By giving in to demands of Barelvi zealots, Pakistan has set itself up for chaos

Sushant Sareen
Sushant SareenDec 08, 2017 | 09:11

By giving in to demands of Barelvi zealots, Pakistan has set itself up for chaos

The tempelate — marching on Islamabad and/or staging a prolonged sit-in disrupting normal life of ordinary citizens — adopted by the new Islamist kid on the block in Pakistan (the Barelvi Sunni Muslim political party/movement Tehrik Labbaik Ya Rasul Allah Pakistan) for destabilising a government isn’t new; the abject capitulation of the Pakistani state in the face of street pressure mounted by the clerics is certainly stupefying.


The sight of the Pakistani state, whose security forces are renowned for their prowess in repeatedly conquering and brutally suppressing their own people and country, grovelling before a bunch of fulminating fanatics, was quite breathtaking. In fact, some Pakistani analysts have compared the surrender in Islamabad with the surrender in Dhaka nearly 50 years ago.

Of course, Pakistan government ministers defend themselves by saying that they capitulated because the alternative was a civil war, especially after widespread disturbances broke out all across Pakistan following the badly botched crackdown by the police and civilian paramilitary forces on the protesters blockading the main access road between the de facto capital (Rawalpindi) and de jure capital (Islamabad).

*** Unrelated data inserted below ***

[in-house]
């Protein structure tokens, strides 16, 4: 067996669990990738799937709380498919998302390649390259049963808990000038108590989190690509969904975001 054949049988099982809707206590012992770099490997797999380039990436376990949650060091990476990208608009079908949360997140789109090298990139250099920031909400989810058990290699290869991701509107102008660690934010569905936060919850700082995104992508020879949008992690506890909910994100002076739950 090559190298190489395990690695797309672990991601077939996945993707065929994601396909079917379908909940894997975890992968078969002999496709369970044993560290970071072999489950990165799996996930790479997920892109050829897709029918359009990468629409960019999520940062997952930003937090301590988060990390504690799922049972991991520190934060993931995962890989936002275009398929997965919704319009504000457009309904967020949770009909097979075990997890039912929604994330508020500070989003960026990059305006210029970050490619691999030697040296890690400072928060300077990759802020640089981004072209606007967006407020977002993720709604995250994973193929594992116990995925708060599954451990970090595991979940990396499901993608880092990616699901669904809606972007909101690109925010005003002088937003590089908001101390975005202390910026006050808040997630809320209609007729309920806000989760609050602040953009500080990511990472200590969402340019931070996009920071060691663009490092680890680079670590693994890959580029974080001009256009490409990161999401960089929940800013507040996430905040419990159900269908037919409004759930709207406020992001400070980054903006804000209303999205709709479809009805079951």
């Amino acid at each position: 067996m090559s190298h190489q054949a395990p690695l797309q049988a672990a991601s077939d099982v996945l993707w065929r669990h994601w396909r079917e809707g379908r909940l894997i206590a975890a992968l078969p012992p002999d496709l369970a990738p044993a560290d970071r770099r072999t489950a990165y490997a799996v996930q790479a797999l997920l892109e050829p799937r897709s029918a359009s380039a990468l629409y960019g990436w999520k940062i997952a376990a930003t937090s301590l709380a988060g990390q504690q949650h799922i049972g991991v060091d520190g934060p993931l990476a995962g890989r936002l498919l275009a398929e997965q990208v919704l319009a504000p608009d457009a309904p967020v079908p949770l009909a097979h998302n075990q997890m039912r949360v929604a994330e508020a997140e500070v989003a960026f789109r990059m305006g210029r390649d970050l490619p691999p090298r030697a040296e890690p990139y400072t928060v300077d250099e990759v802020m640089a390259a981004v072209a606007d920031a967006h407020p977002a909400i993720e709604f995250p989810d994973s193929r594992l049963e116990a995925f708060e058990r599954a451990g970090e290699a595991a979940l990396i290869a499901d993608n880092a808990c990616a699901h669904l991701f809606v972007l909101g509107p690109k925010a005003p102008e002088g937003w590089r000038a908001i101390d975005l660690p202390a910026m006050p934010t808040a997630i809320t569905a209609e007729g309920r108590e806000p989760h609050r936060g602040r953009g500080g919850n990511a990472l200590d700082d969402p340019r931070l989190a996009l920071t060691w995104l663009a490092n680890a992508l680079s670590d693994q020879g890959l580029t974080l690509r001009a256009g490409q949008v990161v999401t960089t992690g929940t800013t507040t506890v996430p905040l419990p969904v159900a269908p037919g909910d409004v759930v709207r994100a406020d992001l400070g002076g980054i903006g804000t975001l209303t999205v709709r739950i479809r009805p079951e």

The sheer incompetence of the civilian law enforcement agencies asides, the street power of the mullahs, coupled with tacit backing they got from the military which defied orders of the government to crackdown on the demonstrators forced the government to throw in the towel.

By succumbing to the demands of the Barelvi zealots, the Pakistani state might have gotten over the immediate political and law and order crisis, but it has in the process sown the seeds and saplings for far greater virulence and violence in the future.

Indications that the Barelvis had transformed into a potent force in Pakistani power politics had become known even before their resounding victory in Islamabad. But the reverberations of the terms of surrender they forced on the government will be felt for years to come.

The government not only accepted responsibility for mishandling the clerics' protest but also agreed to pick up the bill for all the damage and loss caused to public and private property.

Apart from the mullahs forcing the ouster of the law minister in exchange for not passing any fatwa on him, they got the government to agree to the formation of a virtual "inquisition council" that will have a bunch of mullahs examine the "Muslim-ness" of a powerful Punjab minister, Rana Sanaullah.

The fear is that such "inquisition councils" could easily become the new normal for certifying the degree of "Muslim-ness" of any individual. After all, if someone as powerful and well-connected like Sanaullah can be forced to explain himself, who will be able to defy the mullahs and tell them to mind their own business?